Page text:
Q: My son has a Syrian Teddy Bear hamster we moved to our room because his previous lodgings (in my son’s room) are being painted. The window in my son’s room is open, but the other household windows are shut. This morning the little guy (Cucumber) sneezed once. Should I be concerned?
Another thing that I have noticed is that although he is a very social hamster, while napping he clogs his hideaway hole with pretty much any object available to him in his cage. He did this before we started the painting project. Is this normal hamster behavior?
A: Syrian hamsters (Cucumber’s variety is simply known as a Longhaired Syrian) are very susceptible to sudden temperature drops due to drafts. This lowers their immunity, and they can indeed pick up common colds from us. That’s why it’s always a good idea to wash your hands before handling Cucumber and avoid contact if you have a cold. At the same time, a single occasional sneeze is not at all unusual.
The good news is that if your hamster caught a cold, he will likely get over it within a day or two, assuming he’s otherwise healthy. If sneezing, watery or closed eyes, a rust-colored secretion around the nose, or coughing seem to be an ongoing problem, it could be a respiratory infection or allergy. The former can be treated with antibiotics by a veterinarian; the latter can be corrected by you, once you find out what’s causing the problem.
Be sure you’re using appropriate bedding in your hamster’s cage; CareFresh or aspen shavings are two popular, safe options. Stay away from cedar or anything with a strong fragrance.
Your instincts were correct in moving Cucumber away from the paint fumes. Hamsters, like most rodents, possess an amazing sense of smell, but it comes at the price of a very sensitive respiratory system. Even the relatively benign fumes of acrylic paints might give a hamster a difficult time.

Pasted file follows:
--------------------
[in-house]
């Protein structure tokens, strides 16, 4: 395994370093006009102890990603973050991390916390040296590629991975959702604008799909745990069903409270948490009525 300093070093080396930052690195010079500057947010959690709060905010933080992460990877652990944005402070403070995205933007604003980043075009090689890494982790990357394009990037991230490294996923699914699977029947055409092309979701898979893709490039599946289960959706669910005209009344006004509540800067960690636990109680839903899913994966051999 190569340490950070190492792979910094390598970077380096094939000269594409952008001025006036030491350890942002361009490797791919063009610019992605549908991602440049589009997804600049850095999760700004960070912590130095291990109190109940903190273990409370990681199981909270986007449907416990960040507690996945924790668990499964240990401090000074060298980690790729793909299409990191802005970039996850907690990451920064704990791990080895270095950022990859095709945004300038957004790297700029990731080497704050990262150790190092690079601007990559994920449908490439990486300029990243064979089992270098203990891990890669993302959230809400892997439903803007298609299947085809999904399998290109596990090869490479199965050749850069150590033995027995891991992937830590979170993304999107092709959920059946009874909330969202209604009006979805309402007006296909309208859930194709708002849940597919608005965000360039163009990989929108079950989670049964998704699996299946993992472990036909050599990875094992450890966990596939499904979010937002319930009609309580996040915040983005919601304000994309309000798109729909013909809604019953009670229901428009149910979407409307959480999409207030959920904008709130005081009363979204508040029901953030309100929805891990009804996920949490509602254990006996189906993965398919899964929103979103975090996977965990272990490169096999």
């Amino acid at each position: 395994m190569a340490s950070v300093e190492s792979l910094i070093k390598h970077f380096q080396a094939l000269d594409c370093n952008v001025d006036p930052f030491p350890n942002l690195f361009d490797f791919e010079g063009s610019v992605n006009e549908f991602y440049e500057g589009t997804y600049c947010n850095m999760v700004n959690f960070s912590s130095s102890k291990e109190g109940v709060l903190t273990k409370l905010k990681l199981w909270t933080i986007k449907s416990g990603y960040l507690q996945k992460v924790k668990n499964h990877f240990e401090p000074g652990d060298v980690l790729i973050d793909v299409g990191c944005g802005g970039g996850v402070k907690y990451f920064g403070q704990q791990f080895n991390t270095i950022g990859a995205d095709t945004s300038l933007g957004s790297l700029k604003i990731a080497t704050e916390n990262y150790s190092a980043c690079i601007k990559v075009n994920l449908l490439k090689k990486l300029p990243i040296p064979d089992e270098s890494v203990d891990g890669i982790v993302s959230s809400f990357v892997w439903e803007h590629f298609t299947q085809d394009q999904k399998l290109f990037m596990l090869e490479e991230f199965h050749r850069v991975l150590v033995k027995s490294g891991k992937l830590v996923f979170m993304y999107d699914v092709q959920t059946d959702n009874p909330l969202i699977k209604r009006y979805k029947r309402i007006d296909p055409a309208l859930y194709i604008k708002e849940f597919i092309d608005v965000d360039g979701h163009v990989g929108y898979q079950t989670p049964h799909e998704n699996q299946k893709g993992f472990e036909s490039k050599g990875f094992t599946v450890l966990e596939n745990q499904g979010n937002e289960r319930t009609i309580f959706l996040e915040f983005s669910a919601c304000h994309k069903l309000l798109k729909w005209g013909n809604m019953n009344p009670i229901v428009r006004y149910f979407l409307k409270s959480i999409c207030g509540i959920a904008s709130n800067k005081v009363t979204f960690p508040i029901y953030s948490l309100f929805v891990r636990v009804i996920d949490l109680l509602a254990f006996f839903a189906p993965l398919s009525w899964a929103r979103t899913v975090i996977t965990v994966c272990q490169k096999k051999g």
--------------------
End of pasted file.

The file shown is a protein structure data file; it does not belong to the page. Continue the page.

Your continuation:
It’s absolutely normal for a hamster to block the entrance to its hideaway hole when it sleeps. Cucumber probably isn’t reacting to anything in your home so much as he’s exercising the instincts that would protect him from temperature extremes and predators in his native environment. He nests for security as much as for comfort. Aside from weekly cage cleanings, it’s best not to disturb his nest unless it becomes damp or soiled.
It may be a bit chilly where your hamster is situated, so you might consider isolating the cage, especially when he sleeps. You also might consider more open “furniture” for him. The “hideaway hole” may be hard to clean, and you want to make sure that his sleeping conditions are clean, again, to safeguard his sensitive respiratory system. A clean milk carton with a large “door” cut into one side can be a wonderful option. The bottom of a shoe box can work nicely, too.
Your hamster would probably enjoy having torn-up sheets of plain, unscented toilet paper he can add to his nest. Save a little each time you clean his cage so you can put something familiar into his “new” home. Please don’t give him any fabric or cottony “fluffy bedding,” though, as these materials could pose a hazard for hamsters.